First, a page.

No. 12 Auburn Tigers, Ole Miss Rebels preview, game time, outlook

By The Sports Xchange  |  Oct. 4, 2017 at 11:52 AM
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While Auburn's offense is clicking at a highly productive rate, struggling Ole Miss has a defense that is at its worst.

The 12th-ranked Tigers (4-1 overall, 2-0 SEC) host Ole Miss (2-2, 0-1) on Saturday coming off a 51-14 victory over Missouri and a 49-10 rout of Mississippi State, gaining 993 yards of offense in those games.

The Rebels allowed 613 yards, 365 of those on the ground, in a 66-3 shellacking at the hands of top-ranked Alabama last week.

Ole Miss interim coach Matt Luke believes the best approach to playing Auburn is to simplify the play calls on both sides of the ball.

"You take some stuff out where you can just focus and get better and rep the same things," Luke said. "I think the more that you simplify, the faster they get with the plays and the more they will understand what's going on and they can problem-solve on the field.

"We have talented kids, but we also have young kids. I think they have to know exactly what to do so they can go play fast."

Auburn's offense is producing because of some changes on the offensive line, according to coach Gus Malzahn.

The Tigers moved tackle Austin Golson from the right side to the left and Darius James, who had a neck injury against Mercer in the third game of the season, moved to his original spot, starting at right tackle. Sophomore tackle Prince Tega Wanogho no longer starts.

Casey Dunn, a graduate transfer from Jacksonville State, started his second game at center last week.

"Tega's going to be an outstanding player, but we just felt like we'd put a little more experience up there," Malzahn said.

Auburn running back Kerryon Johnson, who has dealt with nagging injuries, rushed for 116 yards and three touchdowns against Mississippi State last week.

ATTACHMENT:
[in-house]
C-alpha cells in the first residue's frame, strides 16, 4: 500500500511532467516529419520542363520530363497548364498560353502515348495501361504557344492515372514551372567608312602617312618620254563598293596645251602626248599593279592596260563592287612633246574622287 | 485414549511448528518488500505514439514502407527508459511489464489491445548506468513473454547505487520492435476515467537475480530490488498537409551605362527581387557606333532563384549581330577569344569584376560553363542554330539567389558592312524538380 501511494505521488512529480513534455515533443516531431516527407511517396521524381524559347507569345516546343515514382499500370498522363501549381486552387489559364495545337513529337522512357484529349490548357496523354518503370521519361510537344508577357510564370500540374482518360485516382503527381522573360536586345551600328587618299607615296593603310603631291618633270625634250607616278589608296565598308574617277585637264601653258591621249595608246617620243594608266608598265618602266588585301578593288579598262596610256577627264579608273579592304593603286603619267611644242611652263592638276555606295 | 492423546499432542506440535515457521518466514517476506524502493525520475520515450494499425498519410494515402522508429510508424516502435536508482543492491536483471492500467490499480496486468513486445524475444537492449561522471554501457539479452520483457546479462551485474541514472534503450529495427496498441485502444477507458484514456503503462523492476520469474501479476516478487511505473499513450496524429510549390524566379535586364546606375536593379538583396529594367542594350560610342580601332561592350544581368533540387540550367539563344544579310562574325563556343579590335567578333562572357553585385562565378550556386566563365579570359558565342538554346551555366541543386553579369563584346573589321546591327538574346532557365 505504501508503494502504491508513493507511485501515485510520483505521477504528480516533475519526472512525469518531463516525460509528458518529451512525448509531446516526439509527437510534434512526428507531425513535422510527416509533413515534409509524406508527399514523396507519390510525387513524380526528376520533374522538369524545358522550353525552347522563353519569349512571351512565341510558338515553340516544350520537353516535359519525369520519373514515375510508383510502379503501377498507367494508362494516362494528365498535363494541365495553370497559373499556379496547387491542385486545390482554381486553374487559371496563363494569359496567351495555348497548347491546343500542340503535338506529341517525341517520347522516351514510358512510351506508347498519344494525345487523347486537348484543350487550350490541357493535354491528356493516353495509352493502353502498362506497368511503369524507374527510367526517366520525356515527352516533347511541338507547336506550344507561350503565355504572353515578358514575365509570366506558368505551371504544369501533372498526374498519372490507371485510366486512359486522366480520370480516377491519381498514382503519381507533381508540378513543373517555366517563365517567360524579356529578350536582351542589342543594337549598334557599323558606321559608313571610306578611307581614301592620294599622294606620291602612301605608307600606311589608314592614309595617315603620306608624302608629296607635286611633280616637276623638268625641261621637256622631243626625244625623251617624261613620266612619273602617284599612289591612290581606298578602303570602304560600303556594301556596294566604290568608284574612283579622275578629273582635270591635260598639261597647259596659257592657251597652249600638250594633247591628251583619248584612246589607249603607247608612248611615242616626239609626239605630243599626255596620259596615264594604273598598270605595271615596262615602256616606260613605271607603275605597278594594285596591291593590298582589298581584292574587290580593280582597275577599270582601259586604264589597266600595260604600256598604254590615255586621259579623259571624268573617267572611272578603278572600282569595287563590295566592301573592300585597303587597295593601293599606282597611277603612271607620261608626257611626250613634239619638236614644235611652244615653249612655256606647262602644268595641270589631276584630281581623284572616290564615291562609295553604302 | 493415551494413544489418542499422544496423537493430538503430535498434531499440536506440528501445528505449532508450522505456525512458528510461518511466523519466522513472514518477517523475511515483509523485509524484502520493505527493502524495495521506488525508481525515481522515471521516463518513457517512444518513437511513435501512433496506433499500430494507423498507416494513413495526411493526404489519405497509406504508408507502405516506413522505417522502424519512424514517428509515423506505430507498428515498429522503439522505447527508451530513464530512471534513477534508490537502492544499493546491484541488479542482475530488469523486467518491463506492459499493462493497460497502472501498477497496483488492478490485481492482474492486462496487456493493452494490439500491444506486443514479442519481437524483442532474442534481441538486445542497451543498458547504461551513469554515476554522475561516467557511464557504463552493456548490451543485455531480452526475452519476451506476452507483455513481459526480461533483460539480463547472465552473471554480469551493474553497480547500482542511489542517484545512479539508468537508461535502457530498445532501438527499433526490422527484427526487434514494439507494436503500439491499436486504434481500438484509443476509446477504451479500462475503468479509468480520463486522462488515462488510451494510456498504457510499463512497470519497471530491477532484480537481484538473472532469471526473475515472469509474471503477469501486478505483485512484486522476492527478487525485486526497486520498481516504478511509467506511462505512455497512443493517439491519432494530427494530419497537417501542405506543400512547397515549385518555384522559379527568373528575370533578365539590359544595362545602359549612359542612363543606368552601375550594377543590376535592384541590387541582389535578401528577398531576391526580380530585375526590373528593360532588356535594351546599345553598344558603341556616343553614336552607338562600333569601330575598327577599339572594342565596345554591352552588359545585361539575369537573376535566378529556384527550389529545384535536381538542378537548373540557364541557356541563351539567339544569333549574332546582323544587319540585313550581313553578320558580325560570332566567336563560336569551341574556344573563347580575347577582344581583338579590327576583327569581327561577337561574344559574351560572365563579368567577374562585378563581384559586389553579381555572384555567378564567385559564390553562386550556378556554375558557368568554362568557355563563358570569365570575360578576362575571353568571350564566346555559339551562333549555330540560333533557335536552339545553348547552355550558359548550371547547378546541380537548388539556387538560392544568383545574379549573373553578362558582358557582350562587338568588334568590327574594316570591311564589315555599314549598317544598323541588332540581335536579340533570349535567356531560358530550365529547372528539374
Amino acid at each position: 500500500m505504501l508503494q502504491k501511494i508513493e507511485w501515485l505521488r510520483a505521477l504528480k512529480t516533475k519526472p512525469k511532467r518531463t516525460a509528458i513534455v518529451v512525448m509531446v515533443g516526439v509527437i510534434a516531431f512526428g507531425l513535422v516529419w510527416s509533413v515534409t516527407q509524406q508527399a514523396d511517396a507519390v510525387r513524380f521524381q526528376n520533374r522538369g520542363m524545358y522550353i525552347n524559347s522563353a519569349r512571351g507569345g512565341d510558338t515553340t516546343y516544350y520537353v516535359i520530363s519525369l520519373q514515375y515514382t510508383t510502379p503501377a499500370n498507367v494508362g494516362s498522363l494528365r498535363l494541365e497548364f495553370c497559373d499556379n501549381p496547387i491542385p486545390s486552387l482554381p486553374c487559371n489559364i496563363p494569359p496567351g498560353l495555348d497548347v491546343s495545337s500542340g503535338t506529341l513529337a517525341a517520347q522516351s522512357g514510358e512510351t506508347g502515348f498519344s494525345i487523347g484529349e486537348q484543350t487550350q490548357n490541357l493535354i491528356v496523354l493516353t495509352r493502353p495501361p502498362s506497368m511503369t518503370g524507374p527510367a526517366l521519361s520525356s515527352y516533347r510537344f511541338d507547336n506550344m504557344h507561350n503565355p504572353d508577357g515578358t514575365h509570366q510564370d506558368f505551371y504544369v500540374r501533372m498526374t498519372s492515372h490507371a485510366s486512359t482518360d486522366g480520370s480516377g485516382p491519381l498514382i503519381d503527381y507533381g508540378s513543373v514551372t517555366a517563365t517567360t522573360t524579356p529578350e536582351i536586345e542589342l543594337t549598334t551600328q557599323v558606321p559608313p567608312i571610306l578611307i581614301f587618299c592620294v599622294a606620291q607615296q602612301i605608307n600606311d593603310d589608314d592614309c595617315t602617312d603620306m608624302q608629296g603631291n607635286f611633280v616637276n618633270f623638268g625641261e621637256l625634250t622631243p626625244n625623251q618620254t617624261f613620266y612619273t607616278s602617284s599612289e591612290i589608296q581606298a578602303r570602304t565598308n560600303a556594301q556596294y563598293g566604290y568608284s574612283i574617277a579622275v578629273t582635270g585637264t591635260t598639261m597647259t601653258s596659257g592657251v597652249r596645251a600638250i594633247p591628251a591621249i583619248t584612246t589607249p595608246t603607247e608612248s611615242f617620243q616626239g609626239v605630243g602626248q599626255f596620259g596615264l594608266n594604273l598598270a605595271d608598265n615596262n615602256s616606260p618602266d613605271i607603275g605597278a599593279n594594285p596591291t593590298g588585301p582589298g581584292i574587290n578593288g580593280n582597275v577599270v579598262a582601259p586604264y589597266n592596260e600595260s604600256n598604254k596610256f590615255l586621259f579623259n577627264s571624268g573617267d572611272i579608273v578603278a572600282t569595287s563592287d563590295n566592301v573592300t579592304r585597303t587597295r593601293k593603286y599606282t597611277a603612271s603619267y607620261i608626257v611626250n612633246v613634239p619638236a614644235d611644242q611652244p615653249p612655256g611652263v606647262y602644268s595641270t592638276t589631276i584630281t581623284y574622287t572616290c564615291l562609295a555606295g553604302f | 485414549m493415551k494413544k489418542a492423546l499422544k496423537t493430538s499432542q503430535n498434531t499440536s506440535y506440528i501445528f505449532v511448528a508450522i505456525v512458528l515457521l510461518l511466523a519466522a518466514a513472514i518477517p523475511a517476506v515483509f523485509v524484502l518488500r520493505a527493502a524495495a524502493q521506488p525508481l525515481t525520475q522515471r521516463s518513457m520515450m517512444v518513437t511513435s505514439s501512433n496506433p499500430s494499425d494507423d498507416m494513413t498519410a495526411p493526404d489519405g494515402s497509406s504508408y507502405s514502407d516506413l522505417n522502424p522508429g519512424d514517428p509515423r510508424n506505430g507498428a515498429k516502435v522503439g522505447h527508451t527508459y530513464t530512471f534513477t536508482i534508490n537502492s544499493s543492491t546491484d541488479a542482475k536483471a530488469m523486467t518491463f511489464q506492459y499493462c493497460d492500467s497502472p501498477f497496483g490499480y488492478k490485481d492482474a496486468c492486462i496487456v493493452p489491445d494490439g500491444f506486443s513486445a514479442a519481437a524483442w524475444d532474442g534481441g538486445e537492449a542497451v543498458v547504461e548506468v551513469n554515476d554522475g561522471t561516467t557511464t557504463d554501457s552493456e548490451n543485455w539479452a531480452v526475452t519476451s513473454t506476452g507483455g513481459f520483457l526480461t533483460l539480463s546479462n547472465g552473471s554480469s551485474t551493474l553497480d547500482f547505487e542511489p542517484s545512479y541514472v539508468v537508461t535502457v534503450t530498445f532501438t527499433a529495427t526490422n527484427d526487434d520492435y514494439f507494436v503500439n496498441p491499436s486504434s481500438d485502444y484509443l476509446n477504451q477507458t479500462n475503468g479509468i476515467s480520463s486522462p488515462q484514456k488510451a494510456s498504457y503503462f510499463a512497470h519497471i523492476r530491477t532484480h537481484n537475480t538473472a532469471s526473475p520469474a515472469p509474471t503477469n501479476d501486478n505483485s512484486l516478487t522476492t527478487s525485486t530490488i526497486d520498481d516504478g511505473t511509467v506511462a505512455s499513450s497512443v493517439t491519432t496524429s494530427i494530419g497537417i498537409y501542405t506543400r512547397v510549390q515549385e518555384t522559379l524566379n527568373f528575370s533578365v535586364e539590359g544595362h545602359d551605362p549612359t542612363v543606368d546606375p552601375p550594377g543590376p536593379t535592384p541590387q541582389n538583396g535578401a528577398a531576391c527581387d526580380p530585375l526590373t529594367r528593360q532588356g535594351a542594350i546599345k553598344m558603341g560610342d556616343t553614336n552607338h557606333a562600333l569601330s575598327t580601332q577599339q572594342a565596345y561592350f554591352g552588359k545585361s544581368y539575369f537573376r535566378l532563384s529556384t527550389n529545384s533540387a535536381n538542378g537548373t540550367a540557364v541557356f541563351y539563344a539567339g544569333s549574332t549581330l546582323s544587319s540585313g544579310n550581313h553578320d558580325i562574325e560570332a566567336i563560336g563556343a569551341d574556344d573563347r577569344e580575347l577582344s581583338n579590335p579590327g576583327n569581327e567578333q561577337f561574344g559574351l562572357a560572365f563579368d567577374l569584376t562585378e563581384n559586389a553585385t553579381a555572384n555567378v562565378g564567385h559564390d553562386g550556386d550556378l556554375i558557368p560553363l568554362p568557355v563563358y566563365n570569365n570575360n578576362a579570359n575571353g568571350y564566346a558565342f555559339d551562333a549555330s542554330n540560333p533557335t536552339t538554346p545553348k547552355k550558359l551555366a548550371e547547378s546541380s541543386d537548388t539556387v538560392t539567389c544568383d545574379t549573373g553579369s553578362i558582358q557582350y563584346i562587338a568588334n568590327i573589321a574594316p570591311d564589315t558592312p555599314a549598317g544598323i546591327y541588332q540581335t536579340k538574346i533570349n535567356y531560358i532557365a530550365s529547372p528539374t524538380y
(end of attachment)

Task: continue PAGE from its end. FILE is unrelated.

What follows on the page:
Quarterback Jarrett Stidham, a transfer from Baylor, was sacked only twice last week and had time to throw. He completed 13 of 16 pass attempts for 264 yards and two touchdowns. He had four completions of 45 or more yards.

"I think you see him every week getting more and more comfortable," Malzahn said afterward. "We're protecting him well, and the guys are making plays. Our receivers are growing up and they're making plays down the field. I think it's kind of all starting to come together."

Luke is in search of that type of comfort zone for his entire team. He indicated that he and his coaching staff will stick to a limited game plan to make the players feel less inundated.

The offense was held to a season-low 253 yards against Alabama, including 88 on the ground. The Rebels rank last nationally in rushing (74.3 yards per game).

Ole Miss has produced only three points in its last six quarters after averaging 46 points against South Alabama and Tennessee Martin. The Rebels still own the SEC's top passing offense (361.5 yards per game), but the step up in competition has made it more challenging for quarterback Shea Patterson to execute with a running game that is not balancing the production.

The offensive line is banged up, including center Sean Rawlings playing through an ankle injury. The Rebels have allowed eight sacks against their first two Power Five opponents.

Offensive coordinator Phil Longo said the objective is to simplify the calls for his players to maintain a faster flow of execution.

"We have some more direct play calls that don't have maybe quite as many choices as we've had in the past, so maybe we can snap the ball little quicker and make the play a little simpler for our quarterback," Longo said.

Defensively, coordinator Wesley McGriff said a discrepancy exists between what the players learn in the film room and their execution on the field.

The Rebels are allowing almost 10 yards per completion and an SEC-worst 5.3 yards per carry after giving up 7.2 yards per carry against the Crimson Tide. McGriff said he will assess personnel this week and size down the playbook with certain packages.

"I told myself all day (Sunday) and (Sunday) night, 'Don't get bored with calling (the same scheme) 20 times,'" McGriff said.

"Give them a chance to see it against every situation so they can go out and problem solve. We'll reduce it in that way. We may go in with less defense than we like in normal situations, but hopefully we can override that problem and get some production."

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